The game offers one of the most fascinating, unique, and fulfilling portrayals of the human mind.
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One hopes Man of Medan will function similarly to a mediocre TV pilot for a series that only later finds its footing.
The game isn't really supposed to be about anything, yet in that ambiguity it captures the specific madness of our present.
It experiments with all the weakest parts of the series and ties them together with a new, tedious progression system.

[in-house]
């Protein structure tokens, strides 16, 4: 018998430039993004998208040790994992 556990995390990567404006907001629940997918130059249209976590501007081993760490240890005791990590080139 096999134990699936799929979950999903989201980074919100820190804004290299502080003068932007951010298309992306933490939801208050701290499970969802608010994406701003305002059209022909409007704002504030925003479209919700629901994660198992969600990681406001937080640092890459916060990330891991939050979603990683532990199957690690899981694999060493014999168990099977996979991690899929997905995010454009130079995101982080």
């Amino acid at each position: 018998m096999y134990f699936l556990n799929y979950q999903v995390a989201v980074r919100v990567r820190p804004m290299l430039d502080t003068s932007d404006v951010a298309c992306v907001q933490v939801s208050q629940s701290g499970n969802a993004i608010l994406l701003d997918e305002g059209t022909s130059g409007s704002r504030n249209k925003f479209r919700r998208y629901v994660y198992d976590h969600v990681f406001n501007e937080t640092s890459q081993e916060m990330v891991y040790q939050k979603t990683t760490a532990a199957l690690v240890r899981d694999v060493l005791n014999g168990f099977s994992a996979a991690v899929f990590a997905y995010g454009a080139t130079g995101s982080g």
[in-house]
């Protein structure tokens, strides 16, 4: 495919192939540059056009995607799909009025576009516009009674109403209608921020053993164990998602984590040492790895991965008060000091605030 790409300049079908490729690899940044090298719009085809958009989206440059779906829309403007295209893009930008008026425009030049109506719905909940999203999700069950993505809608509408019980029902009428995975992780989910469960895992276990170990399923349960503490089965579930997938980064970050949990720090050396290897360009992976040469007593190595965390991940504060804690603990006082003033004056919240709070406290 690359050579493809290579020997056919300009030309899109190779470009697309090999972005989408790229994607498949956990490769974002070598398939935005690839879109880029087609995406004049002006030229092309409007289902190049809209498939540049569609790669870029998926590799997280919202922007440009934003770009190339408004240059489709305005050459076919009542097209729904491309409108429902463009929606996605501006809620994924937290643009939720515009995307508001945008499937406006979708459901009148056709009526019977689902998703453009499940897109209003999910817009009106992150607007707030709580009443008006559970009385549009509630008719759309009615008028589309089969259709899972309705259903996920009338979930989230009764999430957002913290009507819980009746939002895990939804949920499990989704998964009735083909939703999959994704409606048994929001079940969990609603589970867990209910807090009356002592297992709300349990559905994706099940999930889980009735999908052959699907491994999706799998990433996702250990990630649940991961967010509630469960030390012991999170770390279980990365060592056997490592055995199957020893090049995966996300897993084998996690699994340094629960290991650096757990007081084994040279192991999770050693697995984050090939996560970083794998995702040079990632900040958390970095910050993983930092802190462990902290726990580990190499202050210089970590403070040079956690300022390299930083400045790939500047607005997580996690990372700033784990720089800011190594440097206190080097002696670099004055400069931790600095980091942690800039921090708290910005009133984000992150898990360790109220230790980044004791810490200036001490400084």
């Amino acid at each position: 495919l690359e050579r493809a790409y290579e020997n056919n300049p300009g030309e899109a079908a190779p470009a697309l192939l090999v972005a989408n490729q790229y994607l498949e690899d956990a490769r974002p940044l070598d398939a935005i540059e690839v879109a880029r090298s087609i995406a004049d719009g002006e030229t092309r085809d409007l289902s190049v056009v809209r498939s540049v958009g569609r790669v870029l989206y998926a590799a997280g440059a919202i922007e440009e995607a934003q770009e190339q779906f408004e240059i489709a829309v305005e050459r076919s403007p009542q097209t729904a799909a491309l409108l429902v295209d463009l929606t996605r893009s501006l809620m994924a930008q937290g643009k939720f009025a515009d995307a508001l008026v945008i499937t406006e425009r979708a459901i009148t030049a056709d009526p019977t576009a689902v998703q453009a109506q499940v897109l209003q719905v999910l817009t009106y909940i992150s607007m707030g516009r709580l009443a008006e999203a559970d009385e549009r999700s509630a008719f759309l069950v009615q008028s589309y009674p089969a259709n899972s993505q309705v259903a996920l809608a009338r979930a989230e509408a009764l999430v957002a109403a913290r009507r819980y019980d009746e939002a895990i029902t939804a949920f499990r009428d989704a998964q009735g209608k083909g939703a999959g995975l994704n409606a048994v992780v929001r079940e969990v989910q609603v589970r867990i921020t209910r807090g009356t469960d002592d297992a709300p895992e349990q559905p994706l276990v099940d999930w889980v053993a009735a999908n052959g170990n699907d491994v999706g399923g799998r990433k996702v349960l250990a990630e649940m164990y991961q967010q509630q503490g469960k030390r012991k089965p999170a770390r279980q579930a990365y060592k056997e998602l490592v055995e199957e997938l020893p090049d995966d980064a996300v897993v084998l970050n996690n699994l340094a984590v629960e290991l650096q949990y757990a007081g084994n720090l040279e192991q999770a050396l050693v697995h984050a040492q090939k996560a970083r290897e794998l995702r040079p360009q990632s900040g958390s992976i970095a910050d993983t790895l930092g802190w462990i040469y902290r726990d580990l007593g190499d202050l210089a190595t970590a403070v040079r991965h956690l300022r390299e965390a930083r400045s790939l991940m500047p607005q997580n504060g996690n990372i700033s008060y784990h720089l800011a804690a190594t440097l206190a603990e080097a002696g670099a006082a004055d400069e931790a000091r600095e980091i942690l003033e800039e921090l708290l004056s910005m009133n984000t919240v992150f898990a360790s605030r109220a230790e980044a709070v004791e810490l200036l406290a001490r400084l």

Its repetitive tasks are like the usual arbitrary gates to reach a cutscene in a mediocre video game.
Worse than the sheer tedium of shooting is the effect it has on the game's atmosphere.
Playing Pathologic 2 feels like suffering, and it's meant to be that way.
It fits together disparate genres so perfectly that you wonder how nobody thought to combine them sooner.
The setting of the game is the familiar stuff of science fiction, but the lens through which it's viewed is not.
The game meets the baseline level of quality we might expect from a big-budgeted joint, yet it remains a tiresome, empty experience.